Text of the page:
So remember that when people, even people as close as family, speak lies against you, when they try to hurt your reputation, and fail to defend you and actually betray you, you are not alone in your suffering. Jesus Himself has experienced this, and furthermore, He did so without sin. Jesus didn’t lash out at them, or speak falsehoods about them to get back at them. No, He kept the eighth commandment without fault trusting always in His heavenly Father, putting every false accusation, lie, and slander into the hands of His heavenly Father. For this reason you have forgiveness if you yourself have responded to false accusations poorly and fallen into sin. If you sadly were the one who acted out falsely against your neighbour, against your family, there is likewise forgiveness in Christ for you too. Also remember that Jesus says that if anyone, “reviles you and persecutes you and utter all kinds of evil against you falsely on My account,” you will be blessed. He likewise says, “Rejoice and be glad, for your reward is great in heaven, for so they persecuted the prophets who were before you.”[10] Suffering such abuse with a faithful steadfast trust in God will lead to blessings. Blessings first won by Christ in His perfect keeping of the eighth commandment, blessings now given to you wrapped in the righteousness of Jesus as a gift.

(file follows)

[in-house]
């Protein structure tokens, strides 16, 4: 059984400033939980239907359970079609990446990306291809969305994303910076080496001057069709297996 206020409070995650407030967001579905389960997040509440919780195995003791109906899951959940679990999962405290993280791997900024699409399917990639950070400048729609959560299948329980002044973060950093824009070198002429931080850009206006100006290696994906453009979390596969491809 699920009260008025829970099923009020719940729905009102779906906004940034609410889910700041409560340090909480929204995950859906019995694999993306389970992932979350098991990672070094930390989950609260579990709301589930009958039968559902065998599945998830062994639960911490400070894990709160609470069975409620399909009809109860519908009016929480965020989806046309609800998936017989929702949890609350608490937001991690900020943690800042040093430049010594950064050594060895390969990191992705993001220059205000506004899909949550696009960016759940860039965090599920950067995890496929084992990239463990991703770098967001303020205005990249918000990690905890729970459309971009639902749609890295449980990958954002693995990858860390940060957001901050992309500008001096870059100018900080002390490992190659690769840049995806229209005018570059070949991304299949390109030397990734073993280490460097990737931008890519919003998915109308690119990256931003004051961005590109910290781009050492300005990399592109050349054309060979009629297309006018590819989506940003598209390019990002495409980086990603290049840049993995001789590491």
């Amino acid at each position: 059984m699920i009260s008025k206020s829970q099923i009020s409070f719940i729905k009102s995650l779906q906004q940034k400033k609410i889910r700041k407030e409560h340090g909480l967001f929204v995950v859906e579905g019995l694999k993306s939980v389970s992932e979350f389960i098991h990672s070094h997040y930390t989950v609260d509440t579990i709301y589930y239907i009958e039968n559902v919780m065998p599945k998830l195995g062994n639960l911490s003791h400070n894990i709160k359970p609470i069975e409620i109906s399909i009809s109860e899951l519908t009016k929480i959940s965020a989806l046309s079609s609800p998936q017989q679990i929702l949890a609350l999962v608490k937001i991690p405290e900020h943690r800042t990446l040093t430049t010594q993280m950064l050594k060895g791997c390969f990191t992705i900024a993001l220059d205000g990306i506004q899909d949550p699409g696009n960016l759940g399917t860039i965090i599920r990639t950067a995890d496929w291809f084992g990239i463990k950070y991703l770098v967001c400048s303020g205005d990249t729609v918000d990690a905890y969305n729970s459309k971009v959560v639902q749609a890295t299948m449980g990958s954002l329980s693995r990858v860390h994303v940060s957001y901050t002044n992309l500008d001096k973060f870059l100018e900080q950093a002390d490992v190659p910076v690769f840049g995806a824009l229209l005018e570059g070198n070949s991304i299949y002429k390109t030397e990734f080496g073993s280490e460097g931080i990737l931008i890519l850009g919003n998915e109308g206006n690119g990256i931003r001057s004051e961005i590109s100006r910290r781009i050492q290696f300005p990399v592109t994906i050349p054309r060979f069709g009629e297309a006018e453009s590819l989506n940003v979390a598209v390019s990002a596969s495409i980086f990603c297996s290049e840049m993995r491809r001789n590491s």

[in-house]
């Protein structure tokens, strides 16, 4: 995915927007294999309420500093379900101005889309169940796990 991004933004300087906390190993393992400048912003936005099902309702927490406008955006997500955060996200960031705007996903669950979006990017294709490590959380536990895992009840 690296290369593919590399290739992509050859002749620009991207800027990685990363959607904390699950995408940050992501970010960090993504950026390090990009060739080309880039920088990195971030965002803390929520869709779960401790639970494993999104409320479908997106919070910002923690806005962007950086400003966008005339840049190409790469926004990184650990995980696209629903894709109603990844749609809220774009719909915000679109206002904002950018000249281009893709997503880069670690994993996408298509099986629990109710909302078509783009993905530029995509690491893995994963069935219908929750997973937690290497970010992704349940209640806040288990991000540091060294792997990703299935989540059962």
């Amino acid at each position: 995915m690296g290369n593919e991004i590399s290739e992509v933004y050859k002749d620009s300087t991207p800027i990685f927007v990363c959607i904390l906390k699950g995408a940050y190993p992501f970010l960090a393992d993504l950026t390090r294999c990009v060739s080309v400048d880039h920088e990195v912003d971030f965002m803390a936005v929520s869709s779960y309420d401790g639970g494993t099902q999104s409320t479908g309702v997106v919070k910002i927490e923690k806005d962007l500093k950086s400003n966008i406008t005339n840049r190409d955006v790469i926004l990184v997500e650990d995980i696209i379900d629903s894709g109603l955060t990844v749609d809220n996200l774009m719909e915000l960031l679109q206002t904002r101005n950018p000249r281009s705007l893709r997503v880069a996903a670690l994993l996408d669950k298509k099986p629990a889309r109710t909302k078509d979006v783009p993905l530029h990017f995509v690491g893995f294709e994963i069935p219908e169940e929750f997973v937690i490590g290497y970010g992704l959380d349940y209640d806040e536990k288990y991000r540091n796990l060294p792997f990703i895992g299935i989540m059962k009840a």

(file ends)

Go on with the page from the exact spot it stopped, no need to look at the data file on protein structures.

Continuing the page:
All of this leads us back to the heart of the prayer of Psalm 63, it is a prayer of trust. David turns his trust away from himself to the Lord, he seeks after God, he praises God, he lifts up his hands toward God, and he remembers the promises of God and meditates on God word, even while his son Absalom is set against him and is set to ruin his reputation and take everything away from him. David prays to God saying, “You have been my help,” by praying this David is saying to God ‘you have been my help, You are my help now,’ and with confidence ‘You will always be my help,’ ‘Yesterday, Today, and Forevermore!’ David continues to pray, “In the shadow of Your wings I will sing for joy. My soul clings to You; Your right hand upholds me.”